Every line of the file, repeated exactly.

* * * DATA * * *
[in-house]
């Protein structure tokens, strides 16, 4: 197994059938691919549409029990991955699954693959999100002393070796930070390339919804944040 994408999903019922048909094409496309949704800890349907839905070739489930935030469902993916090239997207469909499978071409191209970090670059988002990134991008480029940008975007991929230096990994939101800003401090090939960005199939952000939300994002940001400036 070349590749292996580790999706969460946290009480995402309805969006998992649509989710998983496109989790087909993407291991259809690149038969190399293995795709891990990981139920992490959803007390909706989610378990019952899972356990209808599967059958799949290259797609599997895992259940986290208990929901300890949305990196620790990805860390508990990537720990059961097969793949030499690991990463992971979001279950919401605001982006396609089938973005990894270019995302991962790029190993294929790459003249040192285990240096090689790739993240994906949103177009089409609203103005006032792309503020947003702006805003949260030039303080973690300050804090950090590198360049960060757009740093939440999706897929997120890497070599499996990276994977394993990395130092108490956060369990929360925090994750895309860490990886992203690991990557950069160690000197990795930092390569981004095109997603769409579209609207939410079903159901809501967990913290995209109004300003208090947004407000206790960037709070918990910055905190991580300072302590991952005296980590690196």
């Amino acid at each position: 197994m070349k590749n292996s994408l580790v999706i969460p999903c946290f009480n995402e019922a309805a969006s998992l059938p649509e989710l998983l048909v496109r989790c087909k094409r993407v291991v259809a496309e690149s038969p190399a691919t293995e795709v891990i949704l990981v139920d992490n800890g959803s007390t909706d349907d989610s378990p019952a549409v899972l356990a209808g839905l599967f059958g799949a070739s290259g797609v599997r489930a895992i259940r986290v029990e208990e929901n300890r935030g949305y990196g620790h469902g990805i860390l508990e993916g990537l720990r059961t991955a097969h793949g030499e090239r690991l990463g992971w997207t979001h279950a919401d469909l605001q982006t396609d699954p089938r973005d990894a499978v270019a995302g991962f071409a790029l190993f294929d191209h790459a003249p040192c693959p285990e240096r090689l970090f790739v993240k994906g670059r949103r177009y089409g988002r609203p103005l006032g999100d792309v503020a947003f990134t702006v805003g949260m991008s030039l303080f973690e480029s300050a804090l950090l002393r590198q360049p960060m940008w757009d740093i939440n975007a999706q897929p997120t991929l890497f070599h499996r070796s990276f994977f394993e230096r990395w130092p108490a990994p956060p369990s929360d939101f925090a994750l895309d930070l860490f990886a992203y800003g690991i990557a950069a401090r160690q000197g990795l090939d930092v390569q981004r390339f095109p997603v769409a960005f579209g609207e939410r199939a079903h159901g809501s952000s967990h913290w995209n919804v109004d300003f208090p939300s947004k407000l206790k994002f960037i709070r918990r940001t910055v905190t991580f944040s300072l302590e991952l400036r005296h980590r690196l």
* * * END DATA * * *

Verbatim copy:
[in-house]
């Protein structure tokens, strides 16, 4: 197994059938691919549409029990991955699954693959999100002393070796930070390339919804944040 994408999903019922048909094409496309949704800890349907839905070739489930935030469902993916090239997207469909499978071409191209970090670059988002990134991008480029940008975007991929230096990994939101800003401090090939960005199939952000939300994002940001400036 070349590749292996580790999706969460946290009480995402309805969006998992649509989710998983496109989790087909993407291991259809690149038969190399293995795709891990990981139920992490959803007390909706989610378990019952899972356990209808599967059958799949290259797609599997895992259940986290208990929901300890949305990196620790990805860390508990990537720990059961097969793949030499690991990463992971979001279950919401605001982006396609089938973005990894270019995302991962790029190993294929790459003249040192285990240096090689790739993240994906949103177009089409609203103005006032792309503020947003702006805003949260030039303080973690300050804090950090590198360049960060757009740093939440999706897929997120890497070599499996990276994977394993990395130092108490956060369990929360925090994750895309860490990886992203690991990557950069160690000197990795930092390569981004095109997603769409579209609207939410079903159901809501967990913290995209109004300003208090947004407000206790960037709070918990910055905190991580300072302590991952005296980590690196």
């Amino acid at each position: 197994m070349k590749n292996s994408l580790v999706i969460p999903c946290f009480n995402e019922a309805a969006s998992l059938p649509e989710l998983l048909v496109r989790c087909k094409r993407v291991v259809a496309e690149s038969p190399a691919t293995e795709v891990i949704l990981v139920d992490n800890g959803s007390t909706d349907d989610s378990p019952a549409v899972l356990a209808g839905l599967f059958g799949a070739s290259g797609v599997r489930a895992i259940r986290v029990e208990e929901n300890r935030g949305y990196g620790h469902g990805i860390l508990e993916g990537l720990r059961t991955a097969h793949g030499e090239r690991l990463g992971w997207t979001h279950a919401d469909l605001q982006t396609d699954p089938r973005d990894a499978v270019a995302g991962f071409a790029l190993f294929d191209h790459a003249p040192c693959p285990e240096r090689l970090f790739v993240k994906g670059r949103r177009y089409g988002r609203p103005l006032g999100d792309v503020a947003f990134t702006v805003g949260m991008s030039l303080f973690e480029s300050a804090l950090l002393r590198q360049p960060m940008w757009d740093i939440n975007a999706q897929p997120t991929l890497f070599h499996r070796s990276f994977f394993e230096r990395w130092p108490a990994p956060p369990s929360d939101f925090a994750l895309d930070l860490f990886a992203y800003g690991i990557a950069a401090r160690q000197g990795l090939d930092v390569q981004r390339f095109p997603v769409a960005f579209g609207e939410r199939a079903h159901g809501s952000s967990h913290w995209n919804v109004d300003f208090p939300s947004k407000l206790k994002f960037i709070r918990r940001t910055v905190t991580f944040s300072l302590e991952l400036r005296h980590r690196l």